Extremism & Terrorism » ADL Blogs
July 15, 2015 8

White Supremacists View Donald Trump as Champion of Disaffected Whites

Don­ald Trump’s big­oted remarks about Mex­i­can immi­grants, his sub­se­quent jump in the polls and his abil­ity to attract thou­sands of peo­ple to a cam­paign event in Ari­zona caught the atten­tion of white suprema­cists. Eager to exploit the sit­u­a­tion, some white suprema­cists are hail­ing Trump as a cham­pion of dis­af­fected whites who are angry about non-white immi­gra­tion and cul­tural changes.

Andrew Anglin

Andrew Anglin

On July 13, neo-Nazi Andrew Anglin wrote an arti­cle on The Daily Stormer, the vir­u­lently racist and anti-Semitic site he runs, which praised Trump for his com­ments on Mex­i­cans. Anglin asserted, “The Trump Train has left the sta­tion and is run­ning non-stop to total vic­tory over the bar­bar­ian hordes of Mex­ico. Because there is one issue which mat­ters beyond all other issues and that is the inva­sion of White coun­tries by non-whites.”Anglin adds that “the amount of good” that Trump has done “is immeasurable.”

Writ­ing also on July 13, Peter Brimelow, who runs the racist, anti-immigrant site VDare, attacked “cul­tural Marx­ists,” often a code word for Jews, for rebuk­ing Trump’s remarks and “shut­ting down” the immi­gra­tion debate. Brimelow com­pares the reac­tion to Trump to the neg­a­tive reac­tion to the Con­fed­er­ate flag. Brimelow then implies that the main­stream media “elite” that has rejected Trump’s views is mostly made up of Jews in New York.

Richard Spencer, the head of the National Pol­icy Insti­tute, a white suprema­cist think tank, posted pic­tures of Trump’s cam­paign stop in Ari­zona on July 12, in the online racist jour­nal Radix under the title, “Trump Against the World.” Spencer claimed that Radix peo­ple were at the event. In the arti­cle, he also made an appar­ently sar­cas­tic com­ment about the “diver­sity” of the largely white crowd.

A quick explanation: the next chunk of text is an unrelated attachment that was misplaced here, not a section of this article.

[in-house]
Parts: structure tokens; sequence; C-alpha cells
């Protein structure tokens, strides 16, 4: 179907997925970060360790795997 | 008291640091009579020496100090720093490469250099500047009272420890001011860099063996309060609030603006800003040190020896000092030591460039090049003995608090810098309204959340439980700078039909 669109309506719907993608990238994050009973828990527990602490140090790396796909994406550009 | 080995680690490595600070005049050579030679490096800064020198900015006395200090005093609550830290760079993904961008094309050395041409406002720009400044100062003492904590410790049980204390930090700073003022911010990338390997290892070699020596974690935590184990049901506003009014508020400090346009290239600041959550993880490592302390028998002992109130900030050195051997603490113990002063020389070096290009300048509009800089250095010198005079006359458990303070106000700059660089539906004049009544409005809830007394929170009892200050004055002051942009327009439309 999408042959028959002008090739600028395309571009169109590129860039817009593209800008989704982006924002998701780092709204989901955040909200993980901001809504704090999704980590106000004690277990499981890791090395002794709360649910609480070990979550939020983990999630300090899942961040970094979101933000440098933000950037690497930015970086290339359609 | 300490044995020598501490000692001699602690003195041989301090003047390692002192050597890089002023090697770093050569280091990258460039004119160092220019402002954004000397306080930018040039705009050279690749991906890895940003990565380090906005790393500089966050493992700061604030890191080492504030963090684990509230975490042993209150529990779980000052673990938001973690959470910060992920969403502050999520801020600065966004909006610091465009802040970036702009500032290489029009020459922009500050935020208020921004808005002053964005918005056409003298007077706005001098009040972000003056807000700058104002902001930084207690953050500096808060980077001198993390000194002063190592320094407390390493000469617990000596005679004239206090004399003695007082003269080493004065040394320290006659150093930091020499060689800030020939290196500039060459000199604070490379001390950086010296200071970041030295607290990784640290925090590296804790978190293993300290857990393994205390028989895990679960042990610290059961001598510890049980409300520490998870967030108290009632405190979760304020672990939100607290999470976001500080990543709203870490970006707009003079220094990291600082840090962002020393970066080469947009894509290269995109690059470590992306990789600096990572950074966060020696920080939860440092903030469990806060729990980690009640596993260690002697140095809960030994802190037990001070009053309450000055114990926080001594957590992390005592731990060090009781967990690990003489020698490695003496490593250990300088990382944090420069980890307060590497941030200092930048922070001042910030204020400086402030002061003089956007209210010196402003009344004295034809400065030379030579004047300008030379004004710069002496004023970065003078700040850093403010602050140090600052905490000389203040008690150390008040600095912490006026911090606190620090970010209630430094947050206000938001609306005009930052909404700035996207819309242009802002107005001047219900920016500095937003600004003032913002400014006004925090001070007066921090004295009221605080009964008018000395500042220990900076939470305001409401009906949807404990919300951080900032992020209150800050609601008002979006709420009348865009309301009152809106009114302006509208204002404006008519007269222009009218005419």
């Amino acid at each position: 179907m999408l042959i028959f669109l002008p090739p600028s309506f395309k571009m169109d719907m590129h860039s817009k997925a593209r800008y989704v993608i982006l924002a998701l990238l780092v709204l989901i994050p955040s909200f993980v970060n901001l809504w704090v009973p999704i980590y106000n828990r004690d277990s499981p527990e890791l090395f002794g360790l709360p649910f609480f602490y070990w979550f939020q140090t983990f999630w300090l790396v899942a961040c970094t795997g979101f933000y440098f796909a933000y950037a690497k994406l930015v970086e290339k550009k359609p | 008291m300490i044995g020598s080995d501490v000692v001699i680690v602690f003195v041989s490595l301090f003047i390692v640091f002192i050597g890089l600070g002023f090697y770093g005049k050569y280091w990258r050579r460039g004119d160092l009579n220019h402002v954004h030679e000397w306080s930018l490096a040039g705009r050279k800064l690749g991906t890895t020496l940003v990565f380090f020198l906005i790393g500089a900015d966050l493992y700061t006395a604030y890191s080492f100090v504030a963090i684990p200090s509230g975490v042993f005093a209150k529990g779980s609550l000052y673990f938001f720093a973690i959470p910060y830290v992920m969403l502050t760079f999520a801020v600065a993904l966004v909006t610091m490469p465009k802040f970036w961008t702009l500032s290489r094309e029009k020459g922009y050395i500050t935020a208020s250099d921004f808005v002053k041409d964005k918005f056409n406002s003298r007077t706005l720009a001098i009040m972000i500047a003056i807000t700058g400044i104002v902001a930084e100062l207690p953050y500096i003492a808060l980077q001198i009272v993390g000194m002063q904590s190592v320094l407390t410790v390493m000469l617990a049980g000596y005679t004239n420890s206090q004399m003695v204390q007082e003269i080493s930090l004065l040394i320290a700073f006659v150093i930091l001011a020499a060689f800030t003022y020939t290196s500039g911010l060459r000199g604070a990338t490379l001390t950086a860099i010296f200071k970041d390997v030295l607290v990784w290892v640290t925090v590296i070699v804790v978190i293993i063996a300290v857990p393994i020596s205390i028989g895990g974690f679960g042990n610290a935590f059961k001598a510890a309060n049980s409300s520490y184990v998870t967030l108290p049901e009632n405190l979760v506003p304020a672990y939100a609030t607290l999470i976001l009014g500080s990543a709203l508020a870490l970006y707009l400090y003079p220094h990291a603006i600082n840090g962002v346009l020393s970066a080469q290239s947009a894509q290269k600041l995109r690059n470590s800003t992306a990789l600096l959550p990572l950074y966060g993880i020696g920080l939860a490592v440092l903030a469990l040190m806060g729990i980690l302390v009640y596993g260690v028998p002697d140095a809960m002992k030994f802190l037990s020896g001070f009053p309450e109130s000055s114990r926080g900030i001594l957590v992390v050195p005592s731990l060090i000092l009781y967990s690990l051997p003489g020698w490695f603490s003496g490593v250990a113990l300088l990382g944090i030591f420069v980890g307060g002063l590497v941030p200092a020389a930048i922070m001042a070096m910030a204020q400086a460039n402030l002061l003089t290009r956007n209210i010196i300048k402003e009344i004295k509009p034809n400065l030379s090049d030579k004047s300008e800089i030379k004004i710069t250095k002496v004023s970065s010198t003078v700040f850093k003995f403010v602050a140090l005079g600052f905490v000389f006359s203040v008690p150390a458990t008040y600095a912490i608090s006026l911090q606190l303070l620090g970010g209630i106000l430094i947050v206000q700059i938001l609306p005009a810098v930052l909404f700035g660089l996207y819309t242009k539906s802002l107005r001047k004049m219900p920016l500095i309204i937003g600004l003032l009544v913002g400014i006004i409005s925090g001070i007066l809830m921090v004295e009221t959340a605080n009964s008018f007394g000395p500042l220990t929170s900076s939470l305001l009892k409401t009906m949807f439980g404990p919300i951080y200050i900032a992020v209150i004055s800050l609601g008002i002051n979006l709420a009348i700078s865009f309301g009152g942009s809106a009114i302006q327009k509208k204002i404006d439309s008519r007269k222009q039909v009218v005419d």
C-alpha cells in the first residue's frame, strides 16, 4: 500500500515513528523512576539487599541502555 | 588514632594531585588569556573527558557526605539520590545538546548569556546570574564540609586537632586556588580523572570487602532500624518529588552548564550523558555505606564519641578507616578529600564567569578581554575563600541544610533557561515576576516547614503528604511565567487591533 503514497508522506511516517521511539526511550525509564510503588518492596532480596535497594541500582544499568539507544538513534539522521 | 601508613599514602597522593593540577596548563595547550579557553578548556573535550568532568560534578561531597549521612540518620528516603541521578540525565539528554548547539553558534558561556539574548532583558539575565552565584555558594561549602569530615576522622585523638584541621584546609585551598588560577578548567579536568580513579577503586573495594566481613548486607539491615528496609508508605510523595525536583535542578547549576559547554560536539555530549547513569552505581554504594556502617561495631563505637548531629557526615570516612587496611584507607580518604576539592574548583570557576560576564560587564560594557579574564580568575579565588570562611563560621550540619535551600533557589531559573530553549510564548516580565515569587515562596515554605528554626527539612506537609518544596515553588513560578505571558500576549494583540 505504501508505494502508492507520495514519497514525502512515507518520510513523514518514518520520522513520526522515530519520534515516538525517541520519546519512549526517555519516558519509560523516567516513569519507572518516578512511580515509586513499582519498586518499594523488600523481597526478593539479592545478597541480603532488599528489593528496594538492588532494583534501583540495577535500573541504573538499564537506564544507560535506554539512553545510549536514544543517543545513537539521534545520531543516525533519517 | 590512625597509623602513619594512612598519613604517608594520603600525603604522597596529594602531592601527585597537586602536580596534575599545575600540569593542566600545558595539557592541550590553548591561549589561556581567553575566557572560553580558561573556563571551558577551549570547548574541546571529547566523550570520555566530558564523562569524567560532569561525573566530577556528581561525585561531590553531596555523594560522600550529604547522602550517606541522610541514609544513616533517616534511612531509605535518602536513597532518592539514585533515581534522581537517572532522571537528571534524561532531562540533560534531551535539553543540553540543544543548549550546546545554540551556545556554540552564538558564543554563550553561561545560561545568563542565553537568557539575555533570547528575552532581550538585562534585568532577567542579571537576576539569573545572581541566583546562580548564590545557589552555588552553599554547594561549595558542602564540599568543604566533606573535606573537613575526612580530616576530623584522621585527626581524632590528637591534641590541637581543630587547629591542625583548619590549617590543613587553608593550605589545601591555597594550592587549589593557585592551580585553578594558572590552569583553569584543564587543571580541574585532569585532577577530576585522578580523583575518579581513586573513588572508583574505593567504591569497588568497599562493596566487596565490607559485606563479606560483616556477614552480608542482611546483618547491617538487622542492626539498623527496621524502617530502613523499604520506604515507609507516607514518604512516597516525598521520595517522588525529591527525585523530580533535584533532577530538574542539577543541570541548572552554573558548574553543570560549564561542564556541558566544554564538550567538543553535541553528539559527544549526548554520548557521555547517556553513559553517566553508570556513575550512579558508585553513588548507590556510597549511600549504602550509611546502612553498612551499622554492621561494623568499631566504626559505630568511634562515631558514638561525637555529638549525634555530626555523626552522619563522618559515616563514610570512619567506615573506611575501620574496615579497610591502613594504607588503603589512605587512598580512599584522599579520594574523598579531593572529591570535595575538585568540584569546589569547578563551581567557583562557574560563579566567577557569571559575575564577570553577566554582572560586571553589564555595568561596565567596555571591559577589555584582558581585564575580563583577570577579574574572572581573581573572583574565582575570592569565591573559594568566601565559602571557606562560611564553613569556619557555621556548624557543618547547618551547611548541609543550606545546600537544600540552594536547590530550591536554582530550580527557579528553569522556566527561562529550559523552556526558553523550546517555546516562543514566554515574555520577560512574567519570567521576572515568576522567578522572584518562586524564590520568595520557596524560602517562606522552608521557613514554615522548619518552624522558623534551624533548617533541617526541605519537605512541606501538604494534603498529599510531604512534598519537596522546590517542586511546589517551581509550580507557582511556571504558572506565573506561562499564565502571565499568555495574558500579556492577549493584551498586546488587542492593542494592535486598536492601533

On July 10, non The Alter­na­tive Right, a white suprema­cist web­site, an uniden­ti­fied writer com­pared Trump to a “honey bad­ger” that has ram­paged through the Repub­li­can pri­mary field. The per­son writes, “Even if they could find some way of stop­ping Trump, the man has already left his mark on the 2016 Pres­i­den­tial Race by tap­ping into the ris­ing eth­no­cen­tric tide of Amer­i­can pol­i­tics, some­thing that is hardly likely to dis­si­pate when the lib­eral left is engaged in a mas­sive cul­ture war against White identity.”

Kevin Mac­Don­ald, a white suprema­cist and anti-Semite, wrote an arti­cle about Trump’s can­di­dacy in his online pub­li­ca­tion Occi­den­tal Observer on July 10. Mac­Don­ald claims that “Trump’s state­ments on the crim­i­nal ten­den­cies and gen­er­ally low func­tion­ing of Mex­i­can and Cen­tral Amer­i­can immi­grants have struck a chord with White America.”

*As a 501(c )(3) non-profit orga­ni­za­tion, the Anti-Defamation League does not sup­port or oppose can­di­dates for polit­i­cal office.

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July 13, 2015 0

Online Activity Provides Insight Into MA Man Arrested For ISIS Plot

Alexander Ciccolo's Facebook profile picture

Alexan­der Ciccolo’s Face­book pro­file picture

Alexan­der Cic­colo, a 23-year-old U.S. cit­i­zen from Boston, Mass­a­chu­setts, is the 55th U.S. res­i­dent linked to ter­ror­ist plots and other activ­ity in 2015. A closer look at one of Ciccolo’s Face­book pro­files, which ADL began mon­i­tor­ing in 2014, sheds light on his views in sup­port of ter­ror­ism, and the Islamic State of Iraq and Syria (ISIS) specifically.

Cic­colo was arrested on July 4, 2015, and charged as a felon in pos­ses­sion of a weapon. Accord­ing to court doc­u­ments, he had allegedly planned an attack against a pop­u­lar bar fre­quented by uni­ver­sity stu­dents and a col­lege cafe­te­ria, pos­si­bly with the use of pres­sure cooker bombs mod­eled after those used in the Boston Marathon bomb­ing. He allegedly planned to broad­cast the attack live on the Inter­net, a tes­ta­ment to the cen­tral­ity of the Inter­net in ter­ror­ist activity.